Electoral Cycles in MPs' Salaries: Evidence from the German States

29 Pages Posted: 26 Sep 2016

See all articles by Bjoern Kauder

Bjoern Kauder

CESifo (Center for Economic Studies and Ifo Institute) - Ifo Institute

Manuela Krause

CESifo (Center for Economic Studies and Ifo Institute) - Ifo Institute

Niklas Potrafke

CESifo (Center for Economic Studies and Ifo Institute) - Ifo Institute

Date Written: August 08, 2016

Abstract

Members of parliament (MPs) often decide on their own salaries. Voters dislike self-serving politicians, and politicians are keen to gratify their voters. In line with the political business cycle theories, politicians thus may well delay deciding on increases in salaries until after elections. We investigate electoral cycles in the salary increases of German state MPs. Using data for 15 states over the period 1980-2014, the results do not show that decisions on increases in MPs’ salaries were influenced by elections. In fact, MPs’ salaries increased by 0.30 to 0.37 percent when employees’ salaries increased by one percent. Politicians can increase their salaries at any point of time in the legislative period: understanding that all politicians benefit from an increase in salaries, voters may only be disenchanted with politics in general, without punishing individual incumbent parties.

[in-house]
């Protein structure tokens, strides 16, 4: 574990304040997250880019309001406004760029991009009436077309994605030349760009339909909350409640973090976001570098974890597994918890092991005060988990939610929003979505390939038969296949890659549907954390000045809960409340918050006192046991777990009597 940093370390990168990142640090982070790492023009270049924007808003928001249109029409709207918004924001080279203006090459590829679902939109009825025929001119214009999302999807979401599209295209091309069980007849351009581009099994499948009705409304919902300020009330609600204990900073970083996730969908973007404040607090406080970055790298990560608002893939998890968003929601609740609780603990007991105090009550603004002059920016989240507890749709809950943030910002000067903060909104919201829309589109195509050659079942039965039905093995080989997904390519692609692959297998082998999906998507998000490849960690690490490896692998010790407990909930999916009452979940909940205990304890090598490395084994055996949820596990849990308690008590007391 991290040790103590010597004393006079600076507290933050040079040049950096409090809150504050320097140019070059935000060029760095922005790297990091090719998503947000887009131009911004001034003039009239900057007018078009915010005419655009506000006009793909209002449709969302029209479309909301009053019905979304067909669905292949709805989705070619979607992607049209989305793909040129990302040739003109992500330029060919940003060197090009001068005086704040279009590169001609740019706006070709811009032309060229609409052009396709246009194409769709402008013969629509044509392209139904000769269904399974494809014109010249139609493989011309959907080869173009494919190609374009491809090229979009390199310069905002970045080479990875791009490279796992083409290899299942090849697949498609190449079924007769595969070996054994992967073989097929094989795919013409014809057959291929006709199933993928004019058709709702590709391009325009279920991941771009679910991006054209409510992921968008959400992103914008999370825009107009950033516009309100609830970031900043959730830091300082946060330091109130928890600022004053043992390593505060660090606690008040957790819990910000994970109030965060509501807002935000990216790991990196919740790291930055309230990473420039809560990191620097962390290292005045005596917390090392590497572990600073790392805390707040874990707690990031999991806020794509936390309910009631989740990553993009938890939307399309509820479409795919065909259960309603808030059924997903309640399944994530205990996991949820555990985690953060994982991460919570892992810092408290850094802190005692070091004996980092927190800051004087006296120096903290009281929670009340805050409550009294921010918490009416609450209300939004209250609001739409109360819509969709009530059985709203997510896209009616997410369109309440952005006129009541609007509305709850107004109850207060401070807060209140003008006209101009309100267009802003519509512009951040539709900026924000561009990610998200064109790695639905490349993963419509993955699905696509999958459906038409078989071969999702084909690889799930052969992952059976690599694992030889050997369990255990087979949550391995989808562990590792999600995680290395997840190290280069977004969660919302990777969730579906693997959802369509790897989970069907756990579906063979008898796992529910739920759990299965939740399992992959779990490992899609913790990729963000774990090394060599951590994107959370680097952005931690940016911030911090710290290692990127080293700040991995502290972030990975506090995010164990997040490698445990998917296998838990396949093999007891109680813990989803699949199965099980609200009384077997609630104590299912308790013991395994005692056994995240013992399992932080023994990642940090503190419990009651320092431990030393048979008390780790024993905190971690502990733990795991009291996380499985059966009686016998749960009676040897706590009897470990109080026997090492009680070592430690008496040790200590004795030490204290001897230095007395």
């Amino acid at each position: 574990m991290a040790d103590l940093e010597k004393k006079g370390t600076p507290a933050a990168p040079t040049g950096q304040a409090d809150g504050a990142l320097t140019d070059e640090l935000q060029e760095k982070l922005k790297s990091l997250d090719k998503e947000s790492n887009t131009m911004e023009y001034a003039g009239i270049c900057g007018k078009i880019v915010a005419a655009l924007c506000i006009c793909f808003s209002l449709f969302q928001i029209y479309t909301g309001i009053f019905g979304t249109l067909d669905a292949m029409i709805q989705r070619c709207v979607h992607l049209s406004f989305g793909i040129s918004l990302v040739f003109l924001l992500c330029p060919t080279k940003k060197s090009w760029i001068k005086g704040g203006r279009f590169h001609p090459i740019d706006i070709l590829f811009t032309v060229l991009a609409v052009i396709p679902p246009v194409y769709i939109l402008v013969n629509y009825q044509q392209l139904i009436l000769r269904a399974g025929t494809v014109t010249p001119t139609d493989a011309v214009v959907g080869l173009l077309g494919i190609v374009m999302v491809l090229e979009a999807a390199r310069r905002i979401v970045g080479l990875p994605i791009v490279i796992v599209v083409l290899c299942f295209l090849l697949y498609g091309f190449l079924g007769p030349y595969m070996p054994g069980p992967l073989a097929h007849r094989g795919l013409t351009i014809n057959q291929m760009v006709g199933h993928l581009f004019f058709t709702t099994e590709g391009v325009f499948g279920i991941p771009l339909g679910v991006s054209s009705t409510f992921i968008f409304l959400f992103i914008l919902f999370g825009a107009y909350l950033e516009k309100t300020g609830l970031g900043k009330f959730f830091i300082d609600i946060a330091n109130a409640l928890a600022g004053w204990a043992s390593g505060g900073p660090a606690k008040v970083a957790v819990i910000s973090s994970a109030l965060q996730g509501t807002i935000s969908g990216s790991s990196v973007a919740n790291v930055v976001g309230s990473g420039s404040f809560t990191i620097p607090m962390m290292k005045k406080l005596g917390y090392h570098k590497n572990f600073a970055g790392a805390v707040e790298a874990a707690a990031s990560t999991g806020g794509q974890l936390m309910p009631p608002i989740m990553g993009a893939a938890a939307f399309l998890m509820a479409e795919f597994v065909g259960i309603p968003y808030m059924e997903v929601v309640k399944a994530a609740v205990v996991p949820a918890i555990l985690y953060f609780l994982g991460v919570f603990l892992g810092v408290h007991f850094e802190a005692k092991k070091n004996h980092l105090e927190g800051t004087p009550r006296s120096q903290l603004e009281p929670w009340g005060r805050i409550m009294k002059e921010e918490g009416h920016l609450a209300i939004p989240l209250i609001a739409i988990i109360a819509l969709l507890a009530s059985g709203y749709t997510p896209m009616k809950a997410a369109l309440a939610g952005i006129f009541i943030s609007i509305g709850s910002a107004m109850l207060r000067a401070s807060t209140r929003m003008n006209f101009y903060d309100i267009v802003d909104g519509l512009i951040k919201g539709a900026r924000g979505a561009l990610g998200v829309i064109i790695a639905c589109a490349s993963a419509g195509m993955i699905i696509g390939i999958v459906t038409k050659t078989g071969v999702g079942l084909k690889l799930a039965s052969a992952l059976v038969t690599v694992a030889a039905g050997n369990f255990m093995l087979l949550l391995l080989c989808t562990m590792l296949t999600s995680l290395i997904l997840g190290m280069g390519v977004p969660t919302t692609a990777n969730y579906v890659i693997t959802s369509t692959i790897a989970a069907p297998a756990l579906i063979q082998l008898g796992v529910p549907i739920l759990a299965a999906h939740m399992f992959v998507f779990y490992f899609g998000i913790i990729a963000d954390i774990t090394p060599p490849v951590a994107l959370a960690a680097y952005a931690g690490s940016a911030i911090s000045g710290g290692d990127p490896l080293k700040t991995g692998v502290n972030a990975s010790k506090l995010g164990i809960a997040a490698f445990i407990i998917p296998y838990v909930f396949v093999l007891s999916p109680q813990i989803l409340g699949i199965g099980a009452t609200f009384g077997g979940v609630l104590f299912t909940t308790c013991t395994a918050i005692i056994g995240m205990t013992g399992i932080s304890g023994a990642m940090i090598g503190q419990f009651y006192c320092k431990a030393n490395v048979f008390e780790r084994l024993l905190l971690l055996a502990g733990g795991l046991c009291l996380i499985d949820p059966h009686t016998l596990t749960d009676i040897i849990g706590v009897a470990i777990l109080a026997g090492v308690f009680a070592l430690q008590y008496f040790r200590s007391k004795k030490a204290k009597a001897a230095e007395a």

Keywords: electoral cycles, political business cycles, election-motivated politicians, MPs’ salaries, rent extraction

JEL Classification: D720, H700, A130

Suggested Citation

Kauder, Bjoern and Krause, Manuela and Potrafke, Niklas, Electoral Cycles in MPs' Salaries: Evidence from the German States (August 08, 2016). CESifo Working Paper Series No. 6028, Available at SSRN: https://ssrn.com/abstract=2843470

Bjoern Kauder (Contact Author)

CESifo (Center for Economic Studies and Ifo Institute) - Ifo Institute ( email )

Poschinger Str. 5
Munich, 01069
Germany

Manuela Krause

CESifo (Center for Economic Studies and Ifo Institute) - Ifo Institute ( email )

Poschinger Str. 5
Munich, 01069
Germany

Niklas Potrafke

CESifo (Center for Economic Studies and Ifo Institute) - Ifo Institute ( email )

Poschinger Str. 5
Munich, 01069
Germany

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